Leeds council passes budget for FY 2013
by Will Heath
Sep 21, 2012 | 3867 views |  0 comments | 7 7 recommendations | email to a friend | print
The Leeds City Council passed the city’s budget for Fiscal Year 2013 at its meeting Monday night.
The council voted to approve a budget of around $17 million, according to Mayor Eric Patterson. Patterson said the budget includes a four-percent cost-of-living raise for city employees.
“Every single department met with (council member) Charlotte Earnest, the finance person, and (business officer) David Coyne, for hours,” Patterson said. “They put in, between the two of them, probably 50-100 hours worth of work.”
The budget passed in a 3-1 vote. Councilman Johnny Kile dissented, saying he thought it better to wait until after the city’s next council takes over.
“If I’m not mistaken, I think we did our first budget ourselves (in 2008),” Kile said. “I think we should’ve left this one for the next council. I expressed that to them.”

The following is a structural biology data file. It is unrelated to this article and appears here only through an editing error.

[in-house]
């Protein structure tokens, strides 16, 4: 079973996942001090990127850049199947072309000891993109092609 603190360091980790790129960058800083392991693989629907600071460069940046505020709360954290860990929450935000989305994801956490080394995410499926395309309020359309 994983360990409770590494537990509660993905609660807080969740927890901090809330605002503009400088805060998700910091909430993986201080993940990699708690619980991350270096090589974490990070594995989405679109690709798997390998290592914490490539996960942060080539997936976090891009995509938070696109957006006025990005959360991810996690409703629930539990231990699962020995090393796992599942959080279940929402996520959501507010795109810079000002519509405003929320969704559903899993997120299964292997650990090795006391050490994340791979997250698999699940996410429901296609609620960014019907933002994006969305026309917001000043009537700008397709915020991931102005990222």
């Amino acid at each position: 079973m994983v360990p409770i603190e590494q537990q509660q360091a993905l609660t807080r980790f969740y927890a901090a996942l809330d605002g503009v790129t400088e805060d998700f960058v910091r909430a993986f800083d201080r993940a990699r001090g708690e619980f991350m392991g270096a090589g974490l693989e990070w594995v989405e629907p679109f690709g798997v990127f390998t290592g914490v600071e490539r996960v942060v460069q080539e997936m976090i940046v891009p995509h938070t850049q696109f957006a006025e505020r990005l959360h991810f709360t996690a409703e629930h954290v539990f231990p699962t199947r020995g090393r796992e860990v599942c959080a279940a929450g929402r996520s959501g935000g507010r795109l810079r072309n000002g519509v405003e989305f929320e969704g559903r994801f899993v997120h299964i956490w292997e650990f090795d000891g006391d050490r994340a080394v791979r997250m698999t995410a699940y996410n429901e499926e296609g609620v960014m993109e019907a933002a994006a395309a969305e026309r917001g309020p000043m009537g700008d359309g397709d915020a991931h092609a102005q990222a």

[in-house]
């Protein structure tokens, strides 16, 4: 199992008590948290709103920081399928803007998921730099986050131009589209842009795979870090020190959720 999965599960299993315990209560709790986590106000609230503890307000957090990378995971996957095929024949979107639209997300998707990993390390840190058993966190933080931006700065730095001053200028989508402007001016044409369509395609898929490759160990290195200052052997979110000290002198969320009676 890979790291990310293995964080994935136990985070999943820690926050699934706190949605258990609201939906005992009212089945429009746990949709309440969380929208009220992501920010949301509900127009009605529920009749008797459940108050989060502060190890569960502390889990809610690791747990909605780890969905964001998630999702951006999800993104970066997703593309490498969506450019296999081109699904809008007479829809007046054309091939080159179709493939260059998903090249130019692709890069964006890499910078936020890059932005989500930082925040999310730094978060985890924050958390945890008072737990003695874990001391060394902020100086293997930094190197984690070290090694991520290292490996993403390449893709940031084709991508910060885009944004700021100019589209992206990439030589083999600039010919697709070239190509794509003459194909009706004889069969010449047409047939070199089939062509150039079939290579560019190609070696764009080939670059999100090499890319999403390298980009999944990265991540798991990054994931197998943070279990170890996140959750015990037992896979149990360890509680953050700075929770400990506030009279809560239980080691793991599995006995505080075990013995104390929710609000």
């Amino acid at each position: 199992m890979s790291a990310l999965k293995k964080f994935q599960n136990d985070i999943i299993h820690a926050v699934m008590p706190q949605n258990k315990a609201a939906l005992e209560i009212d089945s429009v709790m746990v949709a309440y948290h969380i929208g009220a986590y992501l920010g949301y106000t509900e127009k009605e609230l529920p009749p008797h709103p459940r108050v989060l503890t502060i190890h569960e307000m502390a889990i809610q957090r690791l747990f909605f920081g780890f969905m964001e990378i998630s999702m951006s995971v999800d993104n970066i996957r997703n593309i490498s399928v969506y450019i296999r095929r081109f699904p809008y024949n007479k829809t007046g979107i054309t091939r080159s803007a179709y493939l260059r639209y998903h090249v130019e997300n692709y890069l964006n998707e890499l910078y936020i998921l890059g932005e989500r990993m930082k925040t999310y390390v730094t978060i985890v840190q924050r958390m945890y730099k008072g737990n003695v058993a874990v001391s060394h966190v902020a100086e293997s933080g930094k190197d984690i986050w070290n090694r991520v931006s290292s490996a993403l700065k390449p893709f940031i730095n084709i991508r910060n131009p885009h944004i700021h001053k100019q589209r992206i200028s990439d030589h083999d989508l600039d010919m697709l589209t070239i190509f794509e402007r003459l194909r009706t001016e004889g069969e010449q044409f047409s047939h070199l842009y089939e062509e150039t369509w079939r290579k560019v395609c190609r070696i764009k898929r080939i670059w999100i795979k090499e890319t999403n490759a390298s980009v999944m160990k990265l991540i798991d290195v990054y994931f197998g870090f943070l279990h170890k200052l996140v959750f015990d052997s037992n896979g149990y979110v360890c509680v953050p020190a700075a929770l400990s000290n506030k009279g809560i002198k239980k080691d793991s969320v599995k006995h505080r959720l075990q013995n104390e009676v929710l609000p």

All of the current council except Kenneth Washington — who was not present at Monday’s meeting, along with council member Susan Carswell — will not return for the next term. Patterson’s job is also in peril; he finished second in the August election, and will appear on the ballot opposite David Miller in the upcoming Oct. 9 runoff.
“I just asked them, it seems like we ought to pay the bills and keep the lights on until they get here,” Kile said. “But the mayor is fulfilling political promises, and that’s what he’s got a right to do. I hope the next council goes in and rescinds the budget. 
“It’s stupid for us to (pass) it. Four of the five council members are going to be gone. More than likely the mayor’s going to be gone. We’re going to stick them with our budget. 
“That makes no sense. You don’t care anything about the city when you do that. You just care about yourself.”
Patterson noted that the city’s budget is balanced for the fourth consecutive year, and lauded department heads for their work. 
“The city of Leeds is up 11 percent in revenue during one of the worst economic times in our history, which is remarkable,” he said. “That is without Grand River and without Bass Pro’s numbers. The city is doing very well, and we have a very healthy revenue stream per person.
“Our finance people have done an excellent job of spreading the money around, and maintaining the city. And it’s reflected in all the different work that’s been done, all the projects going on – Leeds has come a long way in four years and we’ve had four balanced budgets.”

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